Another day, another three-setter for Sara Errani. The Italian went three sets in every Australian Open qualifying match and her Gippsland Trophy warmup match.
So, it was no surprise Errani found herself in another tussle during her first round match at the Australian Open against Wang Qiang.
Errani went down 6-2 after the first set and trailed *4-1 in the third set. She had to save five break points at *4-4 in the third set. Yet, it was Errani who eventually won the match 2-6 6-4 6-4.
It was a classic Sara Errani performance. She hit 23 winners in contrast to 52 for Wang. Wang had a higher first and second serve win-percentage. Yet, when it came to unforced errors, Wang had 31 more unforced errors than Errani.
That’s not to say Errani played a purely defensive, return-based match. The Italian has such a knack for finding angles and placements around the court that don’t seem possible.
When Errani hits winners, they usually aren’t the flashy variety. However, they’re equally as impressive because of the hard work Errani does to build the point and work to create the open space necessary for her to hit that winner.
Wang didn’t play a terrible match by any stretch of the imagination. Her 52-58 winner-unforced error ratio isn’t terrible and she won more total points in the match (93-91).
The problem for Wang is that she didn’t win the big points. When push came to shove and the high pressure points came around, Errani was too consistent and crafty around the court. And Wang’s game just couldn’t hold up.
For Sara Errani, to reach the second round of two Majors in a row feels like a minor miracle, given how shambolic her game felt in early 2019.
Errani is best known for her runner-up performance in singles at the 2012 French Open, rising as high as World No. 5 in singles, and the five Major doubles titles.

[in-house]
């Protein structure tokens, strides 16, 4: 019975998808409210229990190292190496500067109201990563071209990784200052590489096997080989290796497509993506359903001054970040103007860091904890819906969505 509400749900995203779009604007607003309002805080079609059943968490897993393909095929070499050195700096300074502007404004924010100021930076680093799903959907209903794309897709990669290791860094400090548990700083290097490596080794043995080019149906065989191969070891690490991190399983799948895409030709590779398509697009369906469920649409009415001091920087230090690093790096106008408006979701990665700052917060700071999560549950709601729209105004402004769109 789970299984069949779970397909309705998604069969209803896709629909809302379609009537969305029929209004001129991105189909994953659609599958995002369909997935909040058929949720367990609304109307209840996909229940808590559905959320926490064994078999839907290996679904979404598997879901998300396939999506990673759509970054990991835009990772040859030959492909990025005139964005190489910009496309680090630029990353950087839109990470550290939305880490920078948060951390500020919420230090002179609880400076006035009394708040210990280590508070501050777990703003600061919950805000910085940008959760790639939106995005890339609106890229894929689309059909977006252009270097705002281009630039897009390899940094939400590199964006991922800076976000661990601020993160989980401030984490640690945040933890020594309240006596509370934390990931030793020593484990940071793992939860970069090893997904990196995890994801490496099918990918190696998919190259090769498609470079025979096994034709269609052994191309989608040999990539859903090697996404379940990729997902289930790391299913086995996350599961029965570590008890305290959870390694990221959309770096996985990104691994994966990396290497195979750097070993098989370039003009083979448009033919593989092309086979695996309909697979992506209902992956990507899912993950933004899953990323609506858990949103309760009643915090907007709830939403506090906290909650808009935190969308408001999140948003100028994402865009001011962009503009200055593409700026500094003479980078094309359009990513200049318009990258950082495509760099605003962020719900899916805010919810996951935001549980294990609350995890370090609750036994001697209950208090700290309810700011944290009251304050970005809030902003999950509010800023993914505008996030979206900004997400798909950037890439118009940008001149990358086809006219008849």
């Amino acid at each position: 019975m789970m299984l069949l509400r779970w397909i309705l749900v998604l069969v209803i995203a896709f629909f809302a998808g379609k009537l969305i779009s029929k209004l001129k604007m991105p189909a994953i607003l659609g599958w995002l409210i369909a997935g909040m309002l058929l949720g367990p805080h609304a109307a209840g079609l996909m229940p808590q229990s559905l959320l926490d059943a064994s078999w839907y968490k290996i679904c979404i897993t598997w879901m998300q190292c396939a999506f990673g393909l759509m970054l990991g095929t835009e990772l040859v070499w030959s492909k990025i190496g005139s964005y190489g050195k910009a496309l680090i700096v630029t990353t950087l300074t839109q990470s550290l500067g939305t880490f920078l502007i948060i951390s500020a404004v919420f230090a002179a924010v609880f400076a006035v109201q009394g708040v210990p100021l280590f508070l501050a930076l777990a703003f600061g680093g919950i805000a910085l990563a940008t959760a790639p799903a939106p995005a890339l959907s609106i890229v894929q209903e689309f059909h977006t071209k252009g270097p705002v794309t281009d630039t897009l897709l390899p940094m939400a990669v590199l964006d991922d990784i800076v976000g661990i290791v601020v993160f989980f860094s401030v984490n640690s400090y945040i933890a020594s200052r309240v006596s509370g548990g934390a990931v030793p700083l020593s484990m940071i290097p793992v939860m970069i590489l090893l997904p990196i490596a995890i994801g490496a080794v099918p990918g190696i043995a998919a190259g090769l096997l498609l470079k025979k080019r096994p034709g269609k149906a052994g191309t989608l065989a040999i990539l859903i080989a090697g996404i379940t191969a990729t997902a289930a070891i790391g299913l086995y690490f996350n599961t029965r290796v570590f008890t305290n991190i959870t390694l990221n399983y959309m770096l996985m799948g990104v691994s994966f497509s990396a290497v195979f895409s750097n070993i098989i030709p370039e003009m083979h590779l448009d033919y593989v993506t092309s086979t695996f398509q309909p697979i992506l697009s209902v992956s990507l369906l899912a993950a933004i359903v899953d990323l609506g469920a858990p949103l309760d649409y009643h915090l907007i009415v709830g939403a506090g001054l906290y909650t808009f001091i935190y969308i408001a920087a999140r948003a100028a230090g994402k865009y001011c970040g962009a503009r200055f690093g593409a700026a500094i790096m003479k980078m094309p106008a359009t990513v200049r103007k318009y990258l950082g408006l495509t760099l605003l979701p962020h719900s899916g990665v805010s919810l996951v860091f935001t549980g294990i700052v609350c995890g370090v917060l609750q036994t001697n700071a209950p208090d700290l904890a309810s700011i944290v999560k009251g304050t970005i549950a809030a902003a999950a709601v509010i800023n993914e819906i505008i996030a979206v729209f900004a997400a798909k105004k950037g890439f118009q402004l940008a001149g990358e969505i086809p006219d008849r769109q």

Yet, those triumphs couldn’t have felt further away.
Errani was banned for taking the performance-enhancing drug letrozole, although the circumstances behind what really happened in that case are still not clear.
Then, after returning to tennis, she struggled to even put an overhead serve in the court during the first half of the 2019. Falling as low as World No. 366 in the world by June 2019, Errani’s brilliant career felt as if it were coming to a close with a whimper.
Yet, much as the case was in the first round against Wang, Errani was down but not out. Shortly after dipping so low in the rankings, Errani won an ITF tournament in Rome.
She then meandered along with middling results for over a year. The pandemic hit in early 2020 and whether or not Errani would continue fighting on after the hiatus was in doubt.
However, Errani did return to professional tennis and she finally broke through at a Grand Slam event once again, qualifying for the 2020 French Open and then winning her first round match against Monica Puig. The Italian had a dramatic second round encounter against former French Open semifinalist Kiki Bertens that just didn’t go her way.
Of course, Sara Errani is known for her clay court abilities, whether or not she could still translate those to hard court at this stage in her career was in question. This felt especially true as she took a couple meek defeats in ITF hard court events against CiCi Bellis and Marta Kostyuk.
Yet, her performance in Australian Open qualifying and in her first round against Wang shows we should never doubt her, regardless of the surface.
Next up for Errani at the Australian Open is a second round showdown with Venus Williams, who beat Kirsten Flipkens 7-5 6-2 in the first round.
Not counting an exhibition match, Williams leads the head to head 3-1, but Errani won their previous meeting in 2014. In that wild match, the two traded bagels before Errani defeated Williams in a third set tiebreak, 6-0 0-6 7-6(5). Errani could have collapsed after that weak second set. But she didn’t.
Regardless of how that one plays out, Sara Errani should be pleased with how she’s competed during the tail-end of her career, on a surface that isn’t her favorite.
After Errani’s letrozole ban, according to the BBC, Sara Errani stated, “I don’t know if I will be able to find the strength and desire to play again after all of this.”
It’s clear, after seeing Sara Errani’s performance against Wang Qiang at the Australian Open, she’s certainly found the strength and desire that she was looking for.
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